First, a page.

A new wave of violence in East Timor is raising fresh concerns over the country's stability after Prime Minister Mari Alkatiri resigned earlier this week. Rival factions and international peacekeepers are squaring off again as Mr. Alkatiri's supporters riot near refugee camps on the outskirts of Dili.
Groups of Mari Alkatiri's supporters and their rivals threw stones and burned houses and shops in Dili Wednesday. The fighting escalated after television broadcasts of a rally for the ex-prime minister, who resigned Monday.
The worst conflicts broke out between rival groups near refugee camps on the outskirts of the city. Shots rang out near the camps and peacekeepers struggled to quell the attacks.
Thousands of Mr. Alkatiri's supporters were seen at the rally outside Dili and there were calls for them to march on the capital. Mr. Alkatiri asked for the demonstrators to remain peaceful.
The marchers dispersed, but there are plans for demonstrations on Thursday in the city.
East Timor government spokesman Jose Guterres downplays concerns about supporters' plans to move into the capital on Thursday.
"They will gather peacefully. And the demonstration will be for peace, for the stability of the country, and will support Mr. Alkatiri and the Fretilin party," he said.
About 30 people have died and as many as 150,000 people fled the city since the violence broke out three months ago. Mr. Alkatiri has been blamed in part for triggering the fighting when he fired 600 members of the East Timor military.
Many politicians and political analysts say the country's poverty and high unemployment rate contribute to public anger. They say the clashes also reflect long simmering divisions between people from the east and the west of the country. Many easterners claim credit for fighting the guerrilla war that eventually led to independence from Indonesia, while westerners are considered to have supported Jakarta in the fight.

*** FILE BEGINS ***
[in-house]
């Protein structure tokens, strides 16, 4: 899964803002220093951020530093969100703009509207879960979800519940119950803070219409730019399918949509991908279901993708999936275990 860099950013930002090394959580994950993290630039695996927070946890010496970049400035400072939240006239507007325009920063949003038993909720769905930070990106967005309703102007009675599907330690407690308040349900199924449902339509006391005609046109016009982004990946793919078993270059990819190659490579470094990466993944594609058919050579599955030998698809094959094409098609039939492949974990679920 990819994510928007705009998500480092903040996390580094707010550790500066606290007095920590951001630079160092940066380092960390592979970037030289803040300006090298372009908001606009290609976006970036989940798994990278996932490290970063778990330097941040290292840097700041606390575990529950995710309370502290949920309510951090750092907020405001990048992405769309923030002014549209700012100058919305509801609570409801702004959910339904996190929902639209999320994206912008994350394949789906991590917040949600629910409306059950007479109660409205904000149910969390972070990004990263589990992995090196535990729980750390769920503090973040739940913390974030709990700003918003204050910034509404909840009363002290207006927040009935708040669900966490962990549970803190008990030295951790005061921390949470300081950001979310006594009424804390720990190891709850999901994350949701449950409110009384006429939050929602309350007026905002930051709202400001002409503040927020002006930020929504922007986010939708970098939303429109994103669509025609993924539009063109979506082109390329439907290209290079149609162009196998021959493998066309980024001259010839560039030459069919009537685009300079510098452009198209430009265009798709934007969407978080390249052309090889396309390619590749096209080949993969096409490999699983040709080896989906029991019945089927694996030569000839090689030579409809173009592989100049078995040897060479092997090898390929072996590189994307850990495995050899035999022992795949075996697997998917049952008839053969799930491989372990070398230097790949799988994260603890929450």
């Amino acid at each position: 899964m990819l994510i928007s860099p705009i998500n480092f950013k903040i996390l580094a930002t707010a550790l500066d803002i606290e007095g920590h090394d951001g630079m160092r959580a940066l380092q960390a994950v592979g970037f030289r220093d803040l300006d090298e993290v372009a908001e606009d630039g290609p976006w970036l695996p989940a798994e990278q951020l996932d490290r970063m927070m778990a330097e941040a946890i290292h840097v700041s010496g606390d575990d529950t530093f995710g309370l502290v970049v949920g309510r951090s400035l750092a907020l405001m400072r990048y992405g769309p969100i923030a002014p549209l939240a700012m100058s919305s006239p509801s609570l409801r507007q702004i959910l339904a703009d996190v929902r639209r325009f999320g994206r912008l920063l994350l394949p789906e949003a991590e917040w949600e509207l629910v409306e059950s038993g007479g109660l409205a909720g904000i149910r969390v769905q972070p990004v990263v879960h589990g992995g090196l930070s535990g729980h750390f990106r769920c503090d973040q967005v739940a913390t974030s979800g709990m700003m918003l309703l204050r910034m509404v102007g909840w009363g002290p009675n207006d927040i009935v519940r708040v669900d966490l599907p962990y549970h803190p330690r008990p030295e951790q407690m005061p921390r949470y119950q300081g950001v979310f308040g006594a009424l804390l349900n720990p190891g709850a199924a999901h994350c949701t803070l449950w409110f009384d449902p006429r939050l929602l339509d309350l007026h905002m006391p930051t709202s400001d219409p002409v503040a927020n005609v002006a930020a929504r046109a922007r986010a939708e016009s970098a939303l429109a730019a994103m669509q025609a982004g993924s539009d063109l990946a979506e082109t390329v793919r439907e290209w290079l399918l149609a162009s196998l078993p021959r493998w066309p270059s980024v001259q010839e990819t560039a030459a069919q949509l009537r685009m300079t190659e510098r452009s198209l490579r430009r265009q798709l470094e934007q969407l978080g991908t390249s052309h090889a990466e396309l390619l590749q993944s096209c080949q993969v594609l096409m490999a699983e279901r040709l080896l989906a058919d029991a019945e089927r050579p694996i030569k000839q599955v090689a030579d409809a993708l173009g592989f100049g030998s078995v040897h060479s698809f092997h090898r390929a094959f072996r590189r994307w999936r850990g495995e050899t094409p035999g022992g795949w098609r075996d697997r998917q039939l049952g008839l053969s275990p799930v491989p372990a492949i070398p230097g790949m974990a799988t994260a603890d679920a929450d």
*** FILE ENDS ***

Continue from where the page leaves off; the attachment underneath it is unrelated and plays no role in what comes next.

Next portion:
Allegations that he helped armed militia troops to assassinate political opponents are still under investigation. He is expected to be summoned to court Friday, which is likely to cause another surge of anger among his supporters.
About 2,500 peacekeeping troops, most of them from Australia, were called in last month in an attempt to prevent further bloodshed. Those forces are now trying to ease gang conflicts, while reinforcing blockades and checkpoints throughout the city.
Johnson Panjaitan served as a lawyer for President Gusmao and helped establish the new country's judicial system. He says conflict in East Timor will continue until the government allows more international intervention.
Panjaitan says local law enforcement is hamstrung because the police themselves are engaged in the rivalry between groups in the east and west of the country. He says to find a solution, the country's leaders should allow police officers, lawyers and judges from the United Nations to establish order.
He says until that happens, the violence is likely to escalate.
President Gusmao extended his emergency powers on Tuesday in response to the crisis, which gives him direct control over the military for 30 days. He also has the ability to break up large gatherings, conduct searches, and confiscate weapons. He also said he would hold new elections if the country's ruling Fretilin party failed to find a new prime minister.